Sixth, with regard to the civil right to data privacy as applied to taxpayers, the draft provides that the data obtained about a person shall be used and processed only for purposes authorized by law. A person has the right to inquire from any government office or agency the information or data that has been obtained, stored, or processed about himself, and to demand, that such data and information be corrected or deleted, or in case of a private entity or person, that their use be enjoined.

Last,  as regards unreasonable searches and seizure as applied to tax-related criminal cases, the draft provides that the prohibition against unreasonable searches and seizure shall extend to the conduct of unlawful and unreasonable surveillance through technological, electronic, or any other means.

Accordingly, while the basis of the aforesaid provisions will, most likely, undergo several revisions, as it is an early version of the Federal Constitution, it is best to see its silhouette. As the country ushers in the process of Charter change, it is the duty of the citizenry to scrutinize every legal provision with an attitude of being receptive to innovative ideas. The populace must encourage interaction, conflict, argument and debate, as these are ingredients for great ideas and genuine innovation. The general public must not be afraid of change. For without change, no innovation or progress can be made.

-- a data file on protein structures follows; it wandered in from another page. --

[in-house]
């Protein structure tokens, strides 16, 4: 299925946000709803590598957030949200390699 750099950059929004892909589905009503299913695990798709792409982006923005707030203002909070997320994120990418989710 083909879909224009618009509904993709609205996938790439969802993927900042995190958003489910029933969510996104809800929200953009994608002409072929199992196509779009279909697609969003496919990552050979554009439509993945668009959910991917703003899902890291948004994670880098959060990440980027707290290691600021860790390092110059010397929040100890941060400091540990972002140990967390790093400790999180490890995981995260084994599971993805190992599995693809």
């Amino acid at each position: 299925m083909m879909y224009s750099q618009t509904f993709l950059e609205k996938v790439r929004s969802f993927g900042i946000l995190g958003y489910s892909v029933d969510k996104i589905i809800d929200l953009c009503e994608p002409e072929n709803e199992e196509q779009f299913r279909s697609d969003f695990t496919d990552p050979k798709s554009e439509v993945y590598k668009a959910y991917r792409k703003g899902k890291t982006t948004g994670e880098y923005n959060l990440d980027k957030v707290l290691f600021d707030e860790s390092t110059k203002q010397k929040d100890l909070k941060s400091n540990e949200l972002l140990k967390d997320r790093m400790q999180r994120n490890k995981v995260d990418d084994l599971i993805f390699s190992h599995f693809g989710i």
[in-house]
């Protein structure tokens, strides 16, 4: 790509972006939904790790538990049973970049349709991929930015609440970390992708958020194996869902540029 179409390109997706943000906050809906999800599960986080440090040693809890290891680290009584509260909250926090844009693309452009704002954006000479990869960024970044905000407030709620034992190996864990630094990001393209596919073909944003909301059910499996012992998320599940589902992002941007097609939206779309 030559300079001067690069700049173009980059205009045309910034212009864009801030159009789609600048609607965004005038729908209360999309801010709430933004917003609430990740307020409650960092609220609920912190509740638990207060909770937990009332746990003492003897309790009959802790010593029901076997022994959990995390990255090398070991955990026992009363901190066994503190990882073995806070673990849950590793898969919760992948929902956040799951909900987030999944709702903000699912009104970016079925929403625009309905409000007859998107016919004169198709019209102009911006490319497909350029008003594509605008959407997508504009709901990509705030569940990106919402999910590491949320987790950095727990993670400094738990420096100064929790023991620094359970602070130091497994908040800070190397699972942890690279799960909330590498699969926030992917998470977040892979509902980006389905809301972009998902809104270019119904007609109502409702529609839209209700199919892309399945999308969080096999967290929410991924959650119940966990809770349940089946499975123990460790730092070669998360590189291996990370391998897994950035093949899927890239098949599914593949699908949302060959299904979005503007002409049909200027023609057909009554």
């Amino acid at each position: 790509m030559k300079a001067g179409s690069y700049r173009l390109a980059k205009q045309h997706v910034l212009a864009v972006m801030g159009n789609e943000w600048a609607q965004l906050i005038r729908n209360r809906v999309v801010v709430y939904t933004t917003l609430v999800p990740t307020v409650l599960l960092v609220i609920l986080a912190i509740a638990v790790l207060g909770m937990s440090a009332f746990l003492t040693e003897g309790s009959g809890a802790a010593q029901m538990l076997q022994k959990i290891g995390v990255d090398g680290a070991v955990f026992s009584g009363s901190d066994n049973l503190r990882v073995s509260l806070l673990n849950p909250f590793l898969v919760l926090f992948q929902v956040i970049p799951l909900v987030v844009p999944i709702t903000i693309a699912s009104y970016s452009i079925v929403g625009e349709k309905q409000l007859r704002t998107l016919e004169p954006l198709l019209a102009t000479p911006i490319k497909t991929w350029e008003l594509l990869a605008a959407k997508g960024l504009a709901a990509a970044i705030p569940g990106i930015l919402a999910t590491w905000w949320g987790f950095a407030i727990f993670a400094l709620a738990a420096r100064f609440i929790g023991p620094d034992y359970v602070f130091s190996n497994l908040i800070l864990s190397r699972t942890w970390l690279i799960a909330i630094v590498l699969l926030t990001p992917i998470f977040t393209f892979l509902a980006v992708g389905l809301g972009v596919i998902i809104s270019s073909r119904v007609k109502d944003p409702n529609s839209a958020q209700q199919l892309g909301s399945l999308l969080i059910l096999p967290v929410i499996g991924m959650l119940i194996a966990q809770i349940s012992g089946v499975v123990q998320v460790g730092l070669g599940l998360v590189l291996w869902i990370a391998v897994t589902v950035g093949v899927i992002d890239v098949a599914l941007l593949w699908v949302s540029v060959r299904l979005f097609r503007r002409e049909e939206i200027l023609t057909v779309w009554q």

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The author is a junior associate of Du-Baladad and Associates Law Offices (BDB Law), a member-firm of WTS Global.

The article is for general information only and is not intended, nor should be construed as a substitute for tax, legal or financial advice on any specific matter. Applicability of this article to any actual or particular tax or legal issue should be supported therefore by a professional study or advice. 

If you have any comments or questions concerning the article, you may e-mail the author at [email protected] or call 403-2001 local 150.